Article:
Bibby, C. J., N. D. Burgess, D. A. Hill, and S. H. Mustoe. 1992. Bird census techniques. Academic Press, London, England.
Bigas, D. and J. L. Copete, J. 2004. Repicatalons Emberiza schoeniclus. Pages 546-547 in J. Estrada, V. Pedrocchi, L. Brotons, and S. Herrando, editors. Atles dels ocells nidificants de Catalunya 1999-2002. Lynx Edicions, Barcelona, Spain.
Birol, E., N. Hanley, P. Koundouri, and Y. Kountouris. 2009. Optimal management of wetlands: Quantifying trade-offs between flood risks, recreation, and biodiversity conservation. Water Resources Research 45:w11426. https://doi.org/10.1029/2008WR006955
Brichetti, P. and N. Grattini. 2008. Distribuzione, consistenza ed evoluzione delle popolazioni di basettino Panurus biarmicus nidificanti in Italia nel periodo 1980-2006. Avocetta 32:47-53.
Burnham, K. and D. Anderson. 2002. Models selection and multi-model inference. Springer, Berlin, Germany.
Campbell, L., J. Cayford, and D. Pearson. 1996. Bearded Tits in Britain and Ireland. British Birds 89:335-346.
Castany, J. and G. López. 2006. El carricerín real en España. I Censo Nacional (2005). SEO/BirdLife, Madrid.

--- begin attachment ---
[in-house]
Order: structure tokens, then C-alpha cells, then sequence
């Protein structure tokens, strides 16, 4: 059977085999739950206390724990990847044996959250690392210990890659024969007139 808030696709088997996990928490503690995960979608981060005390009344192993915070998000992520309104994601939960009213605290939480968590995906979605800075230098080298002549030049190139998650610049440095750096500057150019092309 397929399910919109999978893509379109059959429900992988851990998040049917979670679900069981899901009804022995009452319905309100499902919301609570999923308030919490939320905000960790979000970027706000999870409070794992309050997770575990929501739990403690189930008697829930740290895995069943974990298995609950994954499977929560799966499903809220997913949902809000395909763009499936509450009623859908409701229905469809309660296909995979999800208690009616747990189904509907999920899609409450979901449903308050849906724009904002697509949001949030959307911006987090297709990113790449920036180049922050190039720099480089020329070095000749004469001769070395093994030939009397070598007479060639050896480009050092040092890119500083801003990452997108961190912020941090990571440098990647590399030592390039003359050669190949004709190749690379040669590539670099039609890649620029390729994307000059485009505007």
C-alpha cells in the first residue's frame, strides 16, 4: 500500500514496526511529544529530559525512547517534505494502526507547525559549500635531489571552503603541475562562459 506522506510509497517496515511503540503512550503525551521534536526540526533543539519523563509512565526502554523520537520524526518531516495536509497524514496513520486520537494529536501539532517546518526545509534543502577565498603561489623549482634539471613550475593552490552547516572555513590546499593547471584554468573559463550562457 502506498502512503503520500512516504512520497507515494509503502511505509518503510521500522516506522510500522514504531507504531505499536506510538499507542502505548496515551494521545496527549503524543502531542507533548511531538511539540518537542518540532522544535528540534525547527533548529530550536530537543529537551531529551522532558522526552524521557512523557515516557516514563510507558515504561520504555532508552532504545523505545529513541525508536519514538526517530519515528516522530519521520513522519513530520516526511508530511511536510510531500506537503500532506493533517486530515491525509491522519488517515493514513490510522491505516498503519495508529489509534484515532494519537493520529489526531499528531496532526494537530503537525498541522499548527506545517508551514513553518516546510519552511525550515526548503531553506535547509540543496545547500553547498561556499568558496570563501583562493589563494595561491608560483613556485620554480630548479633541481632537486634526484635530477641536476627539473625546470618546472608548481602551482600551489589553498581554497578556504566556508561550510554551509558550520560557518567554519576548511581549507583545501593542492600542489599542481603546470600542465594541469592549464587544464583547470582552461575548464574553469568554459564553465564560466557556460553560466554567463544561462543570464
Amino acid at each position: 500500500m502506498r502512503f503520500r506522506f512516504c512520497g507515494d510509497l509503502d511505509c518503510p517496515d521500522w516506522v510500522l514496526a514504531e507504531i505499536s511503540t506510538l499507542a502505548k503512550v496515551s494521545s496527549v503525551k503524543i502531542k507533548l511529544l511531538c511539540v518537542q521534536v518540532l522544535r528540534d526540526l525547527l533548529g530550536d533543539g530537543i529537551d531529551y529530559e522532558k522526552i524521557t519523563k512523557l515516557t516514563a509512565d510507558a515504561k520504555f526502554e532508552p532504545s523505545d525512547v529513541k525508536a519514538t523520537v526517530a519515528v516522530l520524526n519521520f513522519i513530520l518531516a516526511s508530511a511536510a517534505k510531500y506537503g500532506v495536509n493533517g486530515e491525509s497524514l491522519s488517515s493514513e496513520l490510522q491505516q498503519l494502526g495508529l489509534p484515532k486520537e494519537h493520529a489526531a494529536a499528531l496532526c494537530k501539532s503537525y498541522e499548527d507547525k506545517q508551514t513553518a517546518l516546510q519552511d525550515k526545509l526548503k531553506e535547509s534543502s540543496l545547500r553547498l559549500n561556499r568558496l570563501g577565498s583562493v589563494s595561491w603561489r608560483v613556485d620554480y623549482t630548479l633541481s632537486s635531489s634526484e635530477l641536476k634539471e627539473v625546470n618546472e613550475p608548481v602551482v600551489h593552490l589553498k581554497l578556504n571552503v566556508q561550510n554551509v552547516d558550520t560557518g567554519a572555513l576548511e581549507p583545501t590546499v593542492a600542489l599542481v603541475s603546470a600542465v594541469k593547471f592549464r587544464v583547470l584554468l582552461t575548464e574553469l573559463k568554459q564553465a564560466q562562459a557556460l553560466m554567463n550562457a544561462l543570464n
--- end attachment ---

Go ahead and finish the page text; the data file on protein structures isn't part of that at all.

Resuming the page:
Clarke, E. D., L. B. Spear, M. L. McCracken, F. F. C. Marques, D. L. Borchers, S. T. Buckland, and D. G. Ainley. 2003. Validating the use of generalized additive models and at-sea surveys to estimate size and temporal trends of seabird populations. Journal of Applied Ecology 40:278-292. https://doi.org/10.1046/j.1365-2664.2003.00802.x
De Groot, R., L. Brander, S. van der Ploeg, R. Costanza, F. Bernard, L. Braat, M. Christie, N. Crossman, A. Ghermandi, L. Hein, S. Hussain, P. Kumar, A. McVittie, R. Portela, L. C. Rodriguez, P. ten Brink, and P. van Beukering. 2012. Global estimates of the value of ecosystems and their services in monetary units. Ecosystem Services 1:50-61. https://doi.org/10.1016/j.ecoser.2012.07.005
Desgranges, J-L., J. Ingram, B. Drolet, J. Morin, C. Savage, and D. Borcard. 2006. Modelling wetland bird response to water level changes in the Lake Ontario - St. Lawrence River hydrosystem. Environmental Monitoring and Assessment 113:329-365. https://doi.org/10.1007/s10661-005-9087-3